Don't Google the term, because you won't find it on Wikipedia. It's a new sport, recently created when a certain writer grew bored on what was supposed to be a leisurely float down Florida's most famous tubing creek.
Most folks sit back in the tube like an easy chair, but if you want a great arm and abdominal workout, lie facedown on the tube and paddle as if you are on a surfboard. Take a break when you can't do any more, then start again.
It takes the average tuber about 3 1/2 hours to float downriver from the North Ranger Station, but power tubers will get it done faster. This route is the longer of two possible trips and ideal for the more actively inclined. Don't worry about transportation; the park has a shuttle service that will take you back to your car.
There are several vendors who rent tubes just outside the park entrance. Please note, no food, drink, tobacco or disposable items are allowed on the river. Get there early, because the park allows only a limited number of tubers on the river each day.
Call (386) 497-4690 or go to http://www.floridastateparks.org/ichetuckneesprings.
Silver River, Ocala
Most paddlers like to go with the flow. But if you want to hit your target heart rate in a sea kayak, you are going to have to go against the current.
Ocala's Silver River, the filming location of several Tarzan movies, is the perfect place to perfect your paddling prowess.
From the headspring, famous for its glass-bottom boat tours, the river runs about 5 miles at 2 to 3 miles an hour and then empties into the Ocklawaha River. Do the math or just take my word for it: If you want to paddle upstream, you will have your work cut out for you.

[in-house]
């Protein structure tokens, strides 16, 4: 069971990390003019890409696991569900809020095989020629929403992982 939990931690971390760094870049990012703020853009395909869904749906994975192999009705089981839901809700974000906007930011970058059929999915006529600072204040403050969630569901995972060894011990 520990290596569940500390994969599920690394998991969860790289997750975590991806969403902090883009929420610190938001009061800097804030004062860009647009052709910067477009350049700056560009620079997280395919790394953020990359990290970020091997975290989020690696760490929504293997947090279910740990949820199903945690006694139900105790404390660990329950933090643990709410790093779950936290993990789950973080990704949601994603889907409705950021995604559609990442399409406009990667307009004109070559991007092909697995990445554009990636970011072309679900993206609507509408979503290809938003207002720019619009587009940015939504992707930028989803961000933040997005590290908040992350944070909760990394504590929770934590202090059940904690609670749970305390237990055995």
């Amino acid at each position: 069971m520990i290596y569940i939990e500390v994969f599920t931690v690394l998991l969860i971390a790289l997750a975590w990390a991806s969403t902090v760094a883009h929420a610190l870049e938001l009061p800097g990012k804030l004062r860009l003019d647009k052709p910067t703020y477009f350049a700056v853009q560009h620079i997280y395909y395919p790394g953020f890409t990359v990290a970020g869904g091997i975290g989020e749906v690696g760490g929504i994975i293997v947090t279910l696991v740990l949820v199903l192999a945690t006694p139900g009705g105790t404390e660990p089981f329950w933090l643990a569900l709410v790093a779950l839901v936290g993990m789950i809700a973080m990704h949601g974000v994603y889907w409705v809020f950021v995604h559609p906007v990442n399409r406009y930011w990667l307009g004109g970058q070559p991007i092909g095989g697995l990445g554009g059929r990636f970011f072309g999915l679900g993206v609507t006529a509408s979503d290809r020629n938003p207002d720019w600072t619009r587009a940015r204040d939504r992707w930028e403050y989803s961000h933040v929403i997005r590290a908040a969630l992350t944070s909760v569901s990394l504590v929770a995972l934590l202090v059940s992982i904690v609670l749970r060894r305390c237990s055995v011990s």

Silver River State Park, downstream from the famous Silver Springs tourist attraction, rents canoes, but if you want to make it all the way to the headspring, bring a kayak. You can launch at the state park (after a 0.6-mile portage) or put in at Marion County's Ray Wayside Park, on the south side of State Road 40.
It will take several hours to battle your way upstream, where swimming is prohibited. But you can still scoop up a hat-full of water to cool yourself off for the relatively quick trip downstream.
Call (352) 236-7148 or go to www.floridastateparks.org/silverriver.
Santa Fe River
These oversized surfboards are all the rage in the coastal areas, but they have yet to be found in any numbers on the state's rivers. That's because most paddleboarders don't like to share the water with Florida's favorite reptile, Alligator mississippiensis.
But don't worry about the gators; they're plenty used to human company traveling the river. In the 1600s, Franciscan priests set up a series of missions across north Florida, including the Santa Fe de Teleco, along the river that would one day bear its name.
At O'Leno State Park the river disappears, runs for 3 miles underground, and emerges at River Rise Preserve. But it's the dozens of springs — including Ginnie, Blue, Poe and Ichetucknee, to name a few — that make this river so special.
There are several outfitters, including the Santa Fe Canoe Outpost in High Springs, to help you plan your paddle. Call (386) 454-2050 or go to www.santaferiver.com.
Terry Tomalin can be reached at firstname.lastname@example.org.